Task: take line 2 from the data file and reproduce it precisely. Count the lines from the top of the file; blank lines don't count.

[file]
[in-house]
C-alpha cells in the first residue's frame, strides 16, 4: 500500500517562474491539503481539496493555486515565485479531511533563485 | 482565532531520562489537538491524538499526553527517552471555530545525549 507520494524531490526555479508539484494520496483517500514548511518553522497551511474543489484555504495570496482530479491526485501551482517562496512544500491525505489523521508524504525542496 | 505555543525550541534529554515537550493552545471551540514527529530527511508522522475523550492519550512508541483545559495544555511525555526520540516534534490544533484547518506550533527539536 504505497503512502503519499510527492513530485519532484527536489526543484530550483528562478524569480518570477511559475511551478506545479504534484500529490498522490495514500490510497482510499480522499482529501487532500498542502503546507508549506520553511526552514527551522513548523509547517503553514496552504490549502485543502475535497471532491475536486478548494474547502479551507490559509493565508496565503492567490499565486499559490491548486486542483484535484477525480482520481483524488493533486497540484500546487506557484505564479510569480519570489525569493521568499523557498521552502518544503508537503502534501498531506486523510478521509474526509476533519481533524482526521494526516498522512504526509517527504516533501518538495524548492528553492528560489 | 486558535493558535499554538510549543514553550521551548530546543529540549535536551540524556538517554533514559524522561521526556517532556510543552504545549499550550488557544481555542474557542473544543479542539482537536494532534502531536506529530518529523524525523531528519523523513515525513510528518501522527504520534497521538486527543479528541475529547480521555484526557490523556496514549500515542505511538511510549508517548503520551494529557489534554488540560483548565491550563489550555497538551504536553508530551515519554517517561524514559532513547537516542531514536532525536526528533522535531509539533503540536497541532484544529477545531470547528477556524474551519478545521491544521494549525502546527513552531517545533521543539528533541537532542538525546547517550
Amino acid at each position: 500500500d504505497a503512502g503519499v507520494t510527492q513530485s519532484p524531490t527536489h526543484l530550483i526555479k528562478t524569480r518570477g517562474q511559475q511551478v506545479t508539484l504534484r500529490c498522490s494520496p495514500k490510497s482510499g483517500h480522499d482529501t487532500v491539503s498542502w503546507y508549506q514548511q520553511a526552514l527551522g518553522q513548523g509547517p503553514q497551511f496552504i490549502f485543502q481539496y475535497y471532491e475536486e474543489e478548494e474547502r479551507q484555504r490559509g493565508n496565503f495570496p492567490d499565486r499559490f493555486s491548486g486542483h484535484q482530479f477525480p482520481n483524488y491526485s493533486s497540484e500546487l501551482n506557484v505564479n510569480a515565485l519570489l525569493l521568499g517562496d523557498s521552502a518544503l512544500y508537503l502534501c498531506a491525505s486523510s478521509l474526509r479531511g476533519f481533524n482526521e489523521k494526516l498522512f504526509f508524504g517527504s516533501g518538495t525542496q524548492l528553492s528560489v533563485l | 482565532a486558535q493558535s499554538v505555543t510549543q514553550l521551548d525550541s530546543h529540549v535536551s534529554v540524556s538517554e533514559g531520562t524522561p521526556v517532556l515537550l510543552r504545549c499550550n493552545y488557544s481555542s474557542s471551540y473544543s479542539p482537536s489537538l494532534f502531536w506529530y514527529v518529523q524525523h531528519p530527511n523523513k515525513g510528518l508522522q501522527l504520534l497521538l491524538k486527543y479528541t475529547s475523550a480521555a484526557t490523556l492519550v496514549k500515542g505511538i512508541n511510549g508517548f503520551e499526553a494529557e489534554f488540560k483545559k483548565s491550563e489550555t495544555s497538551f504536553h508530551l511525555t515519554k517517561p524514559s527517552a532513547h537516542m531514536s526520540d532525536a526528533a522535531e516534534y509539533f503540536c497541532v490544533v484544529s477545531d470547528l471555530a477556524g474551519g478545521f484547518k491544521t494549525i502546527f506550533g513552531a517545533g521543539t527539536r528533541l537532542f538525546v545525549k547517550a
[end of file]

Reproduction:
C-alpha cells in the first residue's frame, strides 16, 4: 500500500517562474491539503481539496493555486515565485479531511533563485 | 482565532531520562489537538491524538499526553527517552471555530545525549 507520494524531490526555479508539484494520496483517500514548511518553522497551511474543489484555504495570496482530479491526485501551482517562496512544500491525505489523521508524504525542496 | 505555543525550541534529554515537550493552545471551540514527529530527511508522522475523550492519550512508541483545559495544555511525555526520540516534534490544533484547518506550533527539536 504505497503512502503519499510527492513530485519532484527536489526543484530550483528562478524569480518570477511559475511551478506545479504534484500529490498522490495514500490510497482510499480522499482529501487532500498542502503546507508549506520553511526552514527551522513548523509547517503553514496552504490549502485543502475535497471532491475536486478548494474547502479551507490559509493565508496565503492567490499565486499559490491548486486542483484535484477525480482520481483524488493533486497540484500546487506557484505564479510569480519570489525569493521568499523557498521552502518544503508537503502534501498531506486523510478521509474526509476533519481533524482526521494526516498522512504526509517527504516533501518538495524548492528553492528560489 | 486558535493558535499554538510549543514553550521551548530546543529540549535536551540524556538517554533514559524522561521526556517532556510543552504545549499550550488557544481555542474557542473544543479542539482537536494532534502531536506529530518529523524525523531528519523523513515525513510528518501522527504520534497521538486527543479528541475529547480521555484526557490523556496514549500515542505511538511510549508517548503520551494529557489534554488540560483548565491550563489550555497538551504536553508530551515519554517517561524514559532513547537516542531514536532525536526528533522535531509539533503540536497541532484544529477545531470547528477556524474551519478545521491544521494549525502546527513552531517545533521543539528533541537532542538525546547517550